Volcanism on Anafi island: short living, extensional, hydromagmatic volcanism in the central part of the South Aegean volcanic chain (Greece)
Leichmann, Jaromir; Hejl, Ewald
published: Aug 18, 2006
ArtNo. ESP154018203002, Price: 29.00 €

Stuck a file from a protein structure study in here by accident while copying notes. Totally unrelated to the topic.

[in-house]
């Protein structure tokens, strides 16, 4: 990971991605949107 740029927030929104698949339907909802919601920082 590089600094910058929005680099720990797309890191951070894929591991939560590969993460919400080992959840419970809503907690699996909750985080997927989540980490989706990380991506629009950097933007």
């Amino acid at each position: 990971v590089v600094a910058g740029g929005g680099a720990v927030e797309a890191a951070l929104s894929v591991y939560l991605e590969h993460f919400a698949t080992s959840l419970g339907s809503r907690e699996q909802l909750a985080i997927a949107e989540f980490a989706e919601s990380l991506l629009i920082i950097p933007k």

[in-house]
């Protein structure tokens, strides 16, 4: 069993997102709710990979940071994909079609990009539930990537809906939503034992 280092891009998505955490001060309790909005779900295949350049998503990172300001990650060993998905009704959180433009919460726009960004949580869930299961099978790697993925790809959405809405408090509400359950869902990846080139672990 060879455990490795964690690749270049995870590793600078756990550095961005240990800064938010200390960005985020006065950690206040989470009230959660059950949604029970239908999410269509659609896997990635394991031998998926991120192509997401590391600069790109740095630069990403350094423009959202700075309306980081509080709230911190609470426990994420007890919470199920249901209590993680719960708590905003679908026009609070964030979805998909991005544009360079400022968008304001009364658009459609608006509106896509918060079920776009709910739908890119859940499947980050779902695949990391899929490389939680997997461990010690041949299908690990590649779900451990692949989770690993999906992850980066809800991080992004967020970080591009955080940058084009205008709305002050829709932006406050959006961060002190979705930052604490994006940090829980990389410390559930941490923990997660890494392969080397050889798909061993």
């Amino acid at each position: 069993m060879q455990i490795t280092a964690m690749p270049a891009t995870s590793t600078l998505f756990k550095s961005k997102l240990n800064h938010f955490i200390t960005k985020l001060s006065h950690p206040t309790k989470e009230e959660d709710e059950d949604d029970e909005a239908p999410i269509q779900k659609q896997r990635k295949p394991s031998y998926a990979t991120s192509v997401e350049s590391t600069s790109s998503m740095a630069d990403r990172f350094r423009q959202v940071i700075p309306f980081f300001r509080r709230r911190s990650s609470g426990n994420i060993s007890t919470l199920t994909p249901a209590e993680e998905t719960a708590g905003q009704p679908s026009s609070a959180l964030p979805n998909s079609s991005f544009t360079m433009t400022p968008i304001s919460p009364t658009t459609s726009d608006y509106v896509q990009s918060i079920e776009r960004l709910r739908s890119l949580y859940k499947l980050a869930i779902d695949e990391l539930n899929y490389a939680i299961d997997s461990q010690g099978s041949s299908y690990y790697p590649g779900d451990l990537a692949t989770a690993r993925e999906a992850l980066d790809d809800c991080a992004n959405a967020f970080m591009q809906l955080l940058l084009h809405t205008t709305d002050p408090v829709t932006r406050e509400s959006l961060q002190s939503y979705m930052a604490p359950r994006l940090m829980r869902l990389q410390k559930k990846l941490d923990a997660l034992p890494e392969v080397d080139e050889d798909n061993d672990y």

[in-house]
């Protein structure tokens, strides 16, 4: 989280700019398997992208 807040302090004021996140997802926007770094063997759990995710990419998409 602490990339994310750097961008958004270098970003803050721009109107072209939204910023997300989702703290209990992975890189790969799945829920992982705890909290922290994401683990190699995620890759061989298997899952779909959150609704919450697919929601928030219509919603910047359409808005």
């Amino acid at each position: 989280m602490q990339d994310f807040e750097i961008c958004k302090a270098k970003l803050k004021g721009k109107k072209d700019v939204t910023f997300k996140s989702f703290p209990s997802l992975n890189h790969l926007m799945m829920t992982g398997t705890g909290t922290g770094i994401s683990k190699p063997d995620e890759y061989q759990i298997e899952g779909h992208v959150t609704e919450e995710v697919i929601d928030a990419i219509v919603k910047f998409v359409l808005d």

New field observation and petrological data certify the existence of Neogene or Pleistocene volcanism on the island of Anafi in the southern Aegean sea, and complete the knowledge of the South Aegean volcanic chain. They rule out the enigmatic position of Anafi, which was supposed to be the only non-volcanic island in the centre of the Quaternary active volcanic arc. Volcanism on Anafi was rhyolitic; both intrusive and extrusive types occur on the island. Volcanic activity was related to an extensional basin, which became filled with variegated siliciclastic sediments and to a lesser extent by volcanogenic deposits. Tectonic extension and deep circulation of meteoric waters have triggered a predominantly phreatomagmatic to phreatic volcanism. Abundant water supply gave rise to a pervasive argillic and carbonatic alteration of both volcanic and their country rocks. A subsequent compressional stage terminated the volcanic activity and prevented the formation of a larger volcano. The strong alteration of Anafi's volcanic rocks is unfavorable for radiometric dating, but the age of volcanic activity can be deduced from the finding of tuff layers within the Theologos fm., which is controversially classified as Neogene or Plio-Pleistocene.